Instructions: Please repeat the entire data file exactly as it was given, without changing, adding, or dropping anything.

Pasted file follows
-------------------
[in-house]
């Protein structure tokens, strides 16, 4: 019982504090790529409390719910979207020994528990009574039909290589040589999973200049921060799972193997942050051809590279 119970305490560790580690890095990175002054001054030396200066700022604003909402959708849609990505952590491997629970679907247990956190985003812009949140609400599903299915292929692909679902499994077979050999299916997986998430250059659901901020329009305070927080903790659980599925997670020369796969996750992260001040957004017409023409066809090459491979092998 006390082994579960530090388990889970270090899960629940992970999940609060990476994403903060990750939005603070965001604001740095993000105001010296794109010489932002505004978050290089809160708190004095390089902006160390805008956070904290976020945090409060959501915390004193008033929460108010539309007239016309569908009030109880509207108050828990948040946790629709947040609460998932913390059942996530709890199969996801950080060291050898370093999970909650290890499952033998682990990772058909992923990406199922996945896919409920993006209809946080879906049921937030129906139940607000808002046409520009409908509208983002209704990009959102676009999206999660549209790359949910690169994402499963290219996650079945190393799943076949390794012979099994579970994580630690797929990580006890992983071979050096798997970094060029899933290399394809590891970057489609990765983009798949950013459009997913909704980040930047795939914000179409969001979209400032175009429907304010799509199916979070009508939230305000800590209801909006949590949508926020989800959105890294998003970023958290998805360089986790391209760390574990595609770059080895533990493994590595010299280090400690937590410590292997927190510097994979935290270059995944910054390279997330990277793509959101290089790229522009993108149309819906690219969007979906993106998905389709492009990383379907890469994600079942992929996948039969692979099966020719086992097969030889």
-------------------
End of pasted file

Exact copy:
[in-house]
């Protein structure tokens, strides 16, 4: 019982504090790529409390719910979207020994528990009574039909290589040589999973200049921060799972193997942050051809590279 119970305490560790580690890095990175002054001054030396200066700022604003909402959708849609990505952590491997629970679907247990956190985003812009949140609400599903299915292929692909679902499994077979050999299916997986998430250059659901901020329009305070927080903790659980599925997670020369796969996750992260001040957004017409023409066809090459491979092998 006390082994579960530090388990889970270090899960629940992970999940609060990476994403903060990750939005603070965001604001740095993000105001010296794109010489932002505004978050290089809160708190004095390089902006160390805008956070904290976020945090409060959501915390004193008033929460108010539309007239016309569908009030109880509207108050828990948040946790629709947040609460998932913390059942996530709890199969996801950080060291050898370093999970909650290890499952033998682990990772058909992923990406199922996945896919409920993006209809946080879906049921937030129906139940607000808002046409520009409908509208983002209704990009959102676009999206999660549209790359949910690169994402499963290219996650079945190393799943076949390794012979099994579970994580630690797929990580006890992983071979050096798997970094060029899933290399394809590891970057489609990765983009798949950013459009997913909704980040930047795939914000179409969001979209400032175009429907304010799509199916979070009508939230305000800590209801909006949590949508926020989800959105890294998003970023958290998805360089986790391209760390574990595609770059080895533990493994590595010299280090400690937590410590292997927190510097994979935290270059995944910054390279997330990277793509959101290089790229522009993108149309819906690219969007979906993106998905389709492009990383379907890469994600079942992929996948039969692979099966020719086992097969030889």